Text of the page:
Reading lies at the heart of humanism and the Renaissance is seen as being inaugurated by the writings of Petrach, Dante and Boccaccio. In the writings of these humanists, man was placed centre-stage and the world was no longer seen as a place of trial and temptation but instead as a place that had a value in its own right. In his Decamerone, a series of witty sketches, Boccaccio gave an unprecedentedly realistic depiction of life and people in the fourteenth century. Humour confronts the reader with the fact that different people have different ways of seeing the world and that when different perspectives and different habits collide, the results can be funny. For humour to work however, the different points of view portrayed have to be believably entered into by the writer and the concerns of the protagonists presented in a manner that convinces and is absorbing. Inspired by the writings of ancient authors, writers of the Renaissance avidly studied classical texts, noting how openly discussions were held on such matters as whether the gods existed and if they did exist, were they really as interested in human affairs as was generally supposed? Writing further has the capacity to allow a reader to enter into the worlds of complex characters who may be anything other than open, accessible or sympathetic. In reading a writer’s reconstruction of a character’s thoughts, fears and concerns, we are miraculously endowed with the facility to enter into the mind of a person vastly different from ourselves and are able to understand why they think and feel as they do. The reading and writing of quality literature thus lies at the heart of humanism. Coupled with this is the ability to examine and compare texts, bringing our critical faculties to bear on what what they have to offer.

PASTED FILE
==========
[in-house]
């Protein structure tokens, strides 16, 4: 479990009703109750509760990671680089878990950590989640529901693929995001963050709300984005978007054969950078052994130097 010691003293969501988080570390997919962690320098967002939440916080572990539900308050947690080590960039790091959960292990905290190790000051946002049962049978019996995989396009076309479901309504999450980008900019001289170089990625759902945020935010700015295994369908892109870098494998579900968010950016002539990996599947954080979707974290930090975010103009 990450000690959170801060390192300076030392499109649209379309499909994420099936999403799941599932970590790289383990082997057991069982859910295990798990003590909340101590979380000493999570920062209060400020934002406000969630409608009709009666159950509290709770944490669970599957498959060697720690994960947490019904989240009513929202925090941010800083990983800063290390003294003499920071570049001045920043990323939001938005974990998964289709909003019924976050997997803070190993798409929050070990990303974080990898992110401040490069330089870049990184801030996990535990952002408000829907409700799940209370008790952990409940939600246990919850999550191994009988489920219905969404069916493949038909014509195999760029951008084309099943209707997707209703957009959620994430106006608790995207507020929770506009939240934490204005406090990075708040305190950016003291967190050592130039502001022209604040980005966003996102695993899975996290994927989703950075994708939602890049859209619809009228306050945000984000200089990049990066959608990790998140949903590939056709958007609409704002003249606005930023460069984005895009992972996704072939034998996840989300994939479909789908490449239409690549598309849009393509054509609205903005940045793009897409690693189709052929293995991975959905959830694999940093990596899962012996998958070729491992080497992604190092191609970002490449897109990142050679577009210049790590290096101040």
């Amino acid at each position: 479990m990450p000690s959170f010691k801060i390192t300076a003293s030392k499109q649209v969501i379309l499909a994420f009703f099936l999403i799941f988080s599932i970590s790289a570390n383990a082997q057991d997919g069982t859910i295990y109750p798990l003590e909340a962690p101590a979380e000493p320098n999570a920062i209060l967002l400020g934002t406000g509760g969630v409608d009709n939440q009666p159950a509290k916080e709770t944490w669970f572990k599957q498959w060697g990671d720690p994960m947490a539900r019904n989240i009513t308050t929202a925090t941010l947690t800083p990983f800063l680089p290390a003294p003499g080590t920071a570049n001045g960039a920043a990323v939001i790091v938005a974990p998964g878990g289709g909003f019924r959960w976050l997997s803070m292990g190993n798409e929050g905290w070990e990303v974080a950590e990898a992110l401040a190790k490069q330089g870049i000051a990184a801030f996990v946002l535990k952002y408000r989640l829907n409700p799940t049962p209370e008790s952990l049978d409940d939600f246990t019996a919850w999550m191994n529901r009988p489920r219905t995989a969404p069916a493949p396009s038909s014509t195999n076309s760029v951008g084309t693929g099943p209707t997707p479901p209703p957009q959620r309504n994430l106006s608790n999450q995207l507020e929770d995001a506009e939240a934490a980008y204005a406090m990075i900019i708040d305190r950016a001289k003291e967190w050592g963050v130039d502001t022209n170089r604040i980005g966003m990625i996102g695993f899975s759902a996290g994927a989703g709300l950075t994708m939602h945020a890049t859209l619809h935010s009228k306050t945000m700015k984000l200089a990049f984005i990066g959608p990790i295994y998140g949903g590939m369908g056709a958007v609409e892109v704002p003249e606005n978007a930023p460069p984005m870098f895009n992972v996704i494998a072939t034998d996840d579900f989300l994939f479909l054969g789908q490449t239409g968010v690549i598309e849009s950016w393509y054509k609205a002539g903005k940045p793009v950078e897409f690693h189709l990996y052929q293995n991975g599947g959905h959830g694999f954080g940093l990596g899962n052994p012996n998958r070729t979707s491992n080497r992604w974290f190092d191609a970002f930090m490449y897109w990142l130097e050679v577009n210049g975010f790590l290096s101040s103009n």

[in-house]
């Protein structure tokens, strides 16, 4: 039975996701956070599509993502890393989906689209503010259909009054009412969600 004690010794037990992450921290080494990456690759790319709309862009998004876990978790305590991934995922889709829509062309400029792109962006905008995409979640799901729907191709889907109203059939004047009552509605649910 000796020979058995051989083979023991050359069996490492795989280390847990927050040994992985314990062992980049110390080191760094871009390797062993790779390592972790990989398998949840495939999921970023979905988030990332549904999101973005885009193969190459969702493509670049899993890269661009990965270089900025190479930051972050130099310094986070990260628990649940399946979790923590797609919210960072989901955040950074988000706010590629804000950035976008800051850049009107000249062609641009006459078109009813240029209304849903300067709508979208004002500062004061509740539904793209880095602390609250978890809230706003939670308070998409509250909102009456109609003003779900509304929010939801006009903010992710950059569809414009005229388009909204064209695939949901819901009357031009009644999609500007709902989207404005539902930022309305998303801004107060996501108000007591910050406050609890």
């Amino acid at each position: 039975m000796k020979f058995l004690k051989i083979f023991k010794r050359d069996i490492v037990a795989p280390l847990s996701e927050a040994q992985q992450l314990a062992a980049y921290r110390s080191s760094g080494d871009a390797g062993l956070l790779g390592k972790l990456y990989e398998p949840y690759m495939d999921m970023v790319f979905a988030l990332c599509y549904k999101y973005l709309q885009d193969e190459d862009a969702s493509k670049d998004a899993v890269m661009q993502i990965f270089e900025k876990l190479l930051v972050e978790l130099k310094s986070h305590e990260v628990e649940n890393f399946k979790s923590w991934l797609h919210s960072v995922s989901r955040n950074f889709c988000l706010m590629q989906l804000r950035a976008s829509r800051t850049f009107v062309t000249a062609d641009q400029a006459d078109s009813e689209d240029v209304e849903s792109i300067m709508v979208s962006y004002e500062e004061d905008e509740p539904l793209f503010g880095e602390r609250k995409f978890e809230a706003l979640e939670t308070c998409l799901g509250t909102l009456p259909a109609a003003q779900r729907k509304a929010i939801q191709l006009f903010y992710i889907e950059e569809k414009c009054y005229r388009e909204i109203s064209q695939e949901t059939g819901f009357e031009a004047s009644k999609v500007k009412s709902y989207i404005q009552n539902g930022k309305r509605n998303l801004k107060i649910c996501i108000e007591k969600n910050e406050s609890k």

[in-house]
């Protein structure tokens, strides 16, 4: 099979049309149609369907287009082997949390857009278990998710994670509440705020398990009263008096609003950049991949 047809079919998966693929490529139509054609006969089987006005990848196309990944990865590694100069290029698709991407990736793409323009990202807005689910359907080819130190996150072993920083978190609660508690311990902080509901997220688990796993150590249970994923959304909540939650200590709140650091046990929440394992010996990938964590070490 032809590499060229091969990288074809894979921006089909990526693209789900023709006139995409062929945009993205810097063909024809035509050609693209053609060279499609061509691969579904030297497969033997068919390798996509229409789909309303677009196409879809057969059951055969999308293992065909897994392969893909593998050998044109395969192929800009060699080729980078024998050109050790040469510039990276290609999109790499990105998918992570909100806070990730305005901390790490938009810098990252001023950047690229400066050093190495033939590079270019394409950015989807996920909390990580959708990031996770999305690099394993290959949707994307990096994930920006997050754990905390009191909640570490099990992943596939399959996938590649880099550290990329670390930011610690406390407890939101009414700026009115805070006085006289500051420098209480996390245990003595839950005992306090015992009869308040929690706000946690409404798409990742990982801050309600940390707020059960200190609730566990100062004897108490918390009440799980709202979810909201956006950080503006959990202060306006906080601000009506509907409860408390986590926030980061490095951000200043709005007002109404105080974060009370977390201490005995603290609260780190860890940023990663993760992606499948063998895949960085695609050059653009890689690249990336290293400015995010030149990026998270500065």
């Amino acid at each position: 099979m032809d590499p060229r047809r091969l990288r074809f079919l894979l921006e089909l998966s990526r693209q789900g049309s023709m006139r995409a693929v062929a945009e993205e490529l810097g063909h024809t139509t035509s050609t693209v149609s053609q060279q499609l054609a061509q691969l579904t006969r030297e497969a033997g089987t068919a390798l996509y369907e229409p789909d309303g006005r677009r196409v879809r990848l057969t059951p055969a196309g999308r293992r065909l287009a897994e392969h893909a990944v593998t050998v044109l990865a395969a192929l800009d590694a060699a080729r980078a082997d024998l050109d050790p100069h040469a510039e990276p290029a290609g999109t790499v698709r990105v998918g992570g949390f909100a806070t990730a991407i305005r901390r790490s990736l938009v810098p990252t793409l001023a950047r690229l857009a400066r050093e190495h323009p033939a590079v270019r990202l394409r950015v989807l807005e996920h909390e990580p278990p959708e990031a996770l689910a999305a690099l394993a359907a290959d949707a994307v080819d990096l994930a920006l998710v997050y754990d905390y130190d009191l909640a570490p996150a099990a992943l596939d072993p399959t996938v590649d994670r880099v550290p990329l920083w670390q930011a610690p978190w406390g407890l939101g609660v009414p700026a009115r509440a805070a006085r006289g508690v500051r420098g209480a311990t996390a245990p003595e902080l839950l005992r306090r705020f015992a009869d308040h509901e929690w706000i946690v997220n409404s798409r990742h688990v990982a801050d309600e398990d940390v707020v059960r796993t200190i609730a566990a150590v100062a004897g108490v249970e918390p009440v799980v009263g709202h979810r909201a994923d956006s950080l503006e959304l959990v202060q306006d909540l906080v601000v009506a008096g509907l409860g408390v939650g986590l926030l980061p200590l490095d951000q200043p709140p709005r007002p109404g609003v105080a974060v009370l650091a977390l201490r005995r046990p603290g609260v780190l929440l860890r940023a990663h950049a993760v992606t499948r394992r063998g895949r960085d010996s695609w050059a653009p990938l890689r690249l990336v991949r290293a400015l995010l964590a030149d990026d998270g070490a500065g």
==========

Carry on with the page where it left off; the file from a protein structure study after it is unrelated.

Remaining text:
When we read and become totally immersed in what we are reading, another world opens up that transcends the printed letters on the page and the firing synapses in our brains. Whether this other world is forever, is a moot point but it is clearly very different from the physical processes that engender it. Reading gives our imagination wings with which to fly and enables us to go to embark on journeys that transcend the bounds of time and place. This is the magic, not only of reading but indeed of the human imagination in general. Amazingly the human brain has the capacity to bring into being, abstract spaces of its own, where we think and imagine and where, when we read, we follow what is going on so clearly that we can become emotionally involved with a story and its characters. In other mental spaces, scientists formulate and think out their hypotheses and mathematicians ponder proofs and the properties and relationships between numbers. Learning to read at an early age, the cognitive neuro-biologist and scholar of reading, Maryanne Wolf, immediately became an avid reader and as a grown-up studied literature. After completing her graduate studies she spent a year teaching English in Hawaii and suddenly realising how important reading was, began to think about reading as a process and how it works. Revising her whole life plan, she decided to move away from studying the content of words to focus instead on the science that underlies the process by which words evoke meaning in the mind of a reader. In proficient or what she calls “deep reading”, the empathy that a reader experiences with a narrator, a writer or a character enables the reader to experience whole new worlds of feeling and it was this process from a printed letter on the page to the activated and totally engaged mind of a reader that Wolf decided to set about investigating. Wolf has mainly written for specialised scientific circles yet in her book Proust and the Squid, she presents the results of decades of work to the general reader. Examining the neurobiology of the reading process Wolf found that during reading, the speakers of different languages use the different parts of the brain that are involved in reading to varying extents. This reflects the fact that during processing, different languages place different demands on different parts of the brain. These results are based on comparisons between languages such as Chinese which are hieroglyphic and European languages which use alphabets. Wolf’s interest in what happens in the brain when we read, also led her to consider the complex phenomenon of dyslexia when, at the learning-to-read-stage, an inability is encountered and reading is learnt using other channels. That the speakers of different languages use different neurological pathways suggests the possibility that there may well be a neurobiological difference between reading from the page and reading from a screen, with the former enabling a deeper and more engaged approach that the latter does not give and never will give. Although so far, there is no conclusive evidence that reading from a screen uses neurological pathways that result in cursory scanning styles of reading where the content is skimmed over, the circumstantial evidence is both convincing and alarming. For Wolf, the culture of deep reading and reflective, critical analysis are in the process of being undermined by the superficial scanning and cherry-picking styles of reading which have become widespread due to ever more material being read on screens. This in turn influences how we introduce our children to reading and how we teach them to approach reading. Wolf points out that the value of bedtime stories is that in a secure and reassuring environment, a child is introduced to the world of reading. The repeated experience of lying in bed or sitting on a parent’s lap and being read to sends invaluable emotional signals that are essential for the future development of an in-depth relationship to reading and the written word. Electronic devices are, Wolf argues, no replacement for the physical contact and quality time that a parent’s lap and a reassuring voice can offer.